Tax Increase Advances
Last night County Council’s Budget and Finance Committee advanced a 1 mill increase in the property tax, a 21% increase that defies explanation. The Committee wants to raise taxes in the face of a reassessment that, because of state law applying to counties of the second class, will require millage rates to be revenue neutral. The law permits a separate tax increase vote that would allow the County to take in 5% more than the revenue neutral amount. Anything above that requires court approval.
Of course, many on Council might be hoping that the state is going to somehow intervene and stop the reassessment ordered by the state Supreme Court. The incoming County Executive has stated he will not mail out assessment notices. So County government is treating 2012 as a non-assessment year, as silly as that sounds, and the only requirement for a tax increase would be an affirmative vote of 10 of the 15 Council members. Perhaps the Council is hoping to find a judge that will find the 1 mill increase permissible by outright ignoring the fact that the County and Judge Wettick are meeting weekly to discuss the progress of the reassessment.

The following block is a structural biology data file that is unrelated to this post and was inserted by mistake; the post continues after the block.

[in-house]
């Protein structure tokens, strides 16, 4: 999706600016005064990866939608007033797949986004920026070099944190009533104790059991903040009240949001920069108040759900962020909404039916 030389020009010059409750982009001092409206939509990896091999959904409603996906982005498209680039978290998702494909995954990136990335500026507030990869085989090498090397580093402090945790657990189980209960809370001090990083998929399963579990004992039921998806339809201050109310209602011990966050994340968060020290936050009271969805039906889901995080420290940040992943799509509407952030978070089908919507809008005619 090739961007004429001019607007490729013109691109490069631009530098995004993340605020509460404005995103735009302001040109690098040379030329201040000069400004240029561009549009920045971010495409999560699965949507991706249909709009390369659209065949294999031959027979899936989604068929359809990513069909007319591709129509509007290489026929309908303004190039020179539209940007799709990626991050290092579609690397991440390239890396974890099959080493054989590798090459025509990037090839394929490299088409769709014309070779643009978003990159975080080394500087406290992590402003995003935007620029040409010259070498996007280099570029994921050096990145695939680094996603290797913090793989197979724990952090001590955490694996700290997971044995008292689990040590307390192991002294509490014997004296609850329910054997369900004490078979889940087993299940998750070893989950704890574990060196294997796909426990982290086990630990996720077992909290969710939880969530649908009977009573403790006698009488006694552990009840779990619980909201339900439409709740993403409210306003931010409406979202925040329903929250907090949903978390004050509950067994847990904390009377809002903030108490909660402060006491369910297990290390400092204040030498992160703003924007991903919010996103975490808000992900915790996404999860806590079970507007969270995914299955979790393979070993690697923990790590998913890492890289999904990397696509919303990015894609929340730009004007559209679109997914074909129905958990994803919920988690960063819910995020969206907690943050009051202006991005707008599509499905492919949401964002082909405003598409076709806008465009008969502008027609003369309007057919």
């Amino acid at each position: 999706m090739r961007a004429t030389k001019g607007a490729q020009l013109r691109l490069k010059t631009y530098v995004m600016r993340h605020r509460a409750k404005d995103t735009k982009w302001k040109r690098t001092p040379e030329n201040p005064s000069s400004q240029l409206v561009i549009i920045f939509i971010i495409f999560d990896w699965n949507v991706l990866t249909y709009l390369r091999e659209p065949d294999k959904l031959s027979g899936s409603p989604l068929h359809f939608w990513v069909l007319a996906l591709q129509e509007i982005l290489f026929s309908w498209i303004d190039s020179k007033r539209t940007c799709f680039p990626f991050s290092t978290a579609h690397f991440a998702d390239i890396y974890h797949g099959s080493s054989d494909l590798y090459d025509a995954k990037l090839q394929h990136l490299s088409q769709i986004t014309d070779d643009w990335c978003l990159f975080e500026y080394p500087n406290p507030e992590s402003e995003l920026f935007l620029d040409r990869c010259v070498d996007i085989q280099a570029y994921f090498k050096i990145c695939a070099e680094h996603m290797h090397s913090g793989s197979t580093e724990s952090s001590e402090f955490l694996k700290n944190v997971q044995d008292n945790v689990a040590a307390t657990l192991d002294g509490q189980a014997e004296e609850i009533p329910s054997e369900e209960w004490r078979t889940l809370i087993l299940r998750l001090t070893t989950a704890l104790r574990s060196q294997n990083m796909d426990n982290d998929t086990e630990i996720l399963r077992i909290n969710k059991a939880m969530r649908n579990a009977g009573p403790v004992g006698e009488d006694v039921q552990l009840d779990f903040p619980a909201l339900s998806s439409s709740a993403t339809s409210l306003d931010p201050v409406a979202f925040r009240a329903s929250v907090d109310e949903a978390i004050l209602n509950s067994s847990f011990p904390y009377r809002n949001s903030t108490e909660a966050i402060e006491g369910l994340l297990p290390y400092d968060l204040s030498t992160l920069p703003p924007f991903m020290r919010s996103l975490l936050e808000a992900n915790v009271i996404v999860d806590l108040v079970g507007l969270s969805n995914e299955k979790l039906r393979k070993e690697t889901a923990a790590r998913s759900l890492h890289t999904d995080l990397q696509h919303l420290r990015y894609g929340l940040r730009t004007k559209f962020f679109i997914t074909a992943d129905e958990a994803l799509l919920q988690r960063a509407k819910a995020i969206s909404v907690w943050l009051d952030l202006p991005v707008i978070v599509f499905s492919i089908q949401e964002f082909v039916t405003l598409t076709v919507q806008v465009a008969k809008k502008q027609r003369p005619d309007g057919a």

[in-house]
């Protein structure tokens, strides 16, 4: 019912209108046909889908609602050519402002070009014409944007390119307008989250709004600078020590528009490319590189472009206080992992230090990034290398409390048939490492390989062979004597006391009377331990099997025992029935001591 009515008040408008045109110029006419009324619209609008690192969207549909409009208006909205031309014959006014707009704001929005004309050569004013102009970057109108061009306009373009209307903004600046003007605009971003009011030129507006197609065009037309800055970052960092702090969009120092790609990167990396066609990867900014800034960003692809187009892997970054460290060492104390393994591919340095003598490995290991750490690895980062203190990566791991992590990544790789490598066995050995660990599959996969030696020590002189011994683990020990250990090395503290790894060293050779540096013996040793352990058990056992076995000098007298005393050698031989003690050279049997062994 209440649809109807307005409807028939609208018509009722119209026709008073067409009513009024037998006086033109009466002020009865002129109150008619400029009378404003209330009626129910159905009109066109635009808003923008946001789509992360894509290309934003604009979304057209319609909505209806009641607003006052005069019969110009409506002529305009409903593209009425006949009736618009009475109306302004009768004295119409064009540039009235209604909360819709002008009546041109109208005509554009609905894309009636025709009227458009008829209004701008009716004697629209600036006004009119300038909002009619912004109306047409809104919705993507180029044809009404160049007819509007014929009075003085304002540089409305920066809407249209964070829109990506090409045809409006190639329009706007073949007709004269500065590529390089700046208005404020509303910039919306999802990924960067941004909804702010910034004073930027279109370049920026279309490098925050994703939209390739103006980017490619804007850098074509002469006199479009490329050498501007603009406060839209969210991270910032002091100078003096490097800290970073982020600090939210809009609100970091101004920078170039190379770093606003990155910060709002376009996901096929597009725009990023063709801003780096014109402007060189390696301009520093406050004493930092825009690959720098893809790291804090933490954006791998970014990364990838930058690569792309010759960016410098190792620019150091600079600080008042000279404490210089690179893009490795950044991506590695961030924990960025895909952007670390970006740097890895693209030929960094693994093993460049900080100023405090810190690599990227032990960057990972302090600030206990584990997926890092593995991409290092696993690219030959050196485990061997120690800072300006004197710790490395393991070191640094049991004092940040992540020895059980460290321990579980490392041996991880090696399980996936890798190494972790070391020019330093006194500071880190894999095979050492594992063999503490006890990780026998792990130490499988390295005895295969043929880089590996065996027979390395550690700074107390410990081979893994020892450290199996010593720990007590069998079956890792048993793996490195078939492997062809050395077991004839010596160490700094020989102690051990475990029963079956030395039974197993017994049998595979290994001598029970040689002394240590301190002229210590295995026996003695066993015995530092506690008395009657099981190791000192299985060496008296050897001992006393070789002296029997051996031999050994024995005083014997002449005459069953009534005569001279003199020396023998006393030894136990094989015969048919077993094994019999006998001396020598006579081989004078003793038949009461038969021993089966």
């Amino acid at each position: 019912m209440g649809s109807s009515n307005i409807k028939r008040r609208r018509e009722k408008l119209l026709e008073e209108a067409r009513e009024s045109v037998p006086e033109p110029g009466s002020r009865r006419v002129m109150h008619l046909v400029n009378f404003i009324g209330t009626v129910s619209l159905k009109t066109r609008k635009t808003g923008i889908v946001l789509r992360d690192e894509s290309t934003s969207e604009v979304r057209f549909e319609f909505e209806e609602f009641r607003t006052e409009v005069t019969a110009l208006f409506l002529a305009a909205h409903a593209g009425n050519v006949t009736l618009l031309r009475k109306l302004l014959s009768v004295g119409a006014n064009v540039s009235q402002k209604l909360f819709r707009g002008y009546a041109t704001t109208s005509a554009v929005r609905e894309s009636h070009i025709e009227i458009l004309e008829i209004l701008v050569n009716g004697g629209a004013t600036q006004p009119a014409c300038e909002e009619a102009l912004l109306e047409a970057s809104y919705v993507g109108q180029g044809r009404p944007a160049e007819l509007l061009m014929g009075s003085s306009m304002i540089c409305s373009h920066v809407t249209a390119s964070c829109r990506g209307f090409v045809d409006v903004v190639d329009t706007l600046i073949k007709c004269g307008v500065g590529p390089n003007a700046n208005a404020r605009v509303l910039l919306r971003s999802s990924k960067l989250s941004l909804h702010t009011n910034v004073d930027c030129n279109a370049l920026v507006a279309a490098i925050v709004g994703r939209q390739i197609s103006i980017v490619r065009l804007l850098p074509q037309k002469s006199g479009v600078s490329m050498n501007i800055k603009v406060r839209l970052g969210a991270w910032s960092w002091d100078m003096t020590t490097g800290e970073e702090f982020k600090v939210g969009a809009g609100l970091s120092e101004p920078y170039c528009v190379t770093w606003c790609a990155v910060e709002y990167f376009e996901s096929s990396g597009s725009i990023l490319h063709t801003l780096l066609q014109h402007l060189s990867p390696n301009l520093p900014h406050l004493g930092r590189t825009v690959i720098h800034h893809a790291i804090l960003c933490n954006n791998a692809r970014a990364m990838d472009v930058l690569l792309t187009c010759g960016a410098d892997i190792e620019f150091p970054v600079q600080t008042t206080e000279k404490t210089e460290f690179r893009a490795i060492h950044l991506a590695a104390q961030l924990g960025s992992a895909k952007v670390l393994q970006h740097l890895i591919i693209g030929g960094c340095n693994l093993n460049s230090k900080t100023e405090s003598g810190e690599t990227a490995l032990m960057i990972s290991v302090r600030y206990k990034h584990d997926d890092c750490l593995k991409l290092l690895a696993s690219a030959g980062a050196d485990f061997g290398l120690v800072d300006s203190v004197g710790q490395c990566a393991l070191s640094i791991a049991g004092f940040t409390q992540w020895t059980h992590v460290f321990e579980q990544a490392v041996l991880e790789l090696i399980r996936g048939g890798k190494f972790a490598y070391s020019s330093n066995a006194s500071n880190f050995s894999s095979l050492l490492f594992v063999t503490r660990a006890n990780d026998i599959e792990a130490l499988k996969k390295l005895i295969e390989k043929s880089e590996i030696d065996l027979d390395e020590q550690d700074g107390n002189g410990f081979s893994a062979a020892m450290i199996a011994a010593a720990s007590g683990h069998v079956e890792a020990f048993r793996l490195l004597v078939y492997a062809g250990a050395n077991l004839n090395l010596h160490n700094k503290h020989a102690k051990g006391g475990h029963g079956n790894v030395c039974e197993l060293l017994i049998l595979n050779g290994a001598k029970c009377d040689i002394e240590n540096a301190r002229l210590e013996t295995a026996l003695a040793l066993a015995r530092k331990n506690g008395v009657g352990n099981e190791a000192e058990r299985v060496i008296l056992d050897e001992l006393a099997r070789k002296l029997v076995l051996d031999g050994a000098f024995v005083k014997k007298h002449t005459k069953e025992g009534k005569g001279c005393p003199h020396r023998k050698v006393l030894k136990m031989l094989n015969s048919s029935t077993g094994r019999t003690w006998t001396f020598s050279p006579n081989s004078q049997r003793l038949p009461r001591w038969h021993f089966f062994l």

A quick word on the mechanics of the tax: the County’s operating budget has four main funds-general, debt service, liquid fuels, and transit support. Only the first two partake of any property tax revenue. Right now, at 4.69 mills, the general fund gets 3.6852 mills (equating to 79% of the total millage) and the debt service fund gets 1.0048 mills (the remaining 21%). The 1 mill increase and the allocation of millage would stay roughly the same at 80/20. Council is free to change that ratio at any time by majority vote.
Enacting a 1 mill increase now would seem to muddy the waters, to say the least, since taxing bodies don’t know how much the reassessment will net. All in all a silly notion.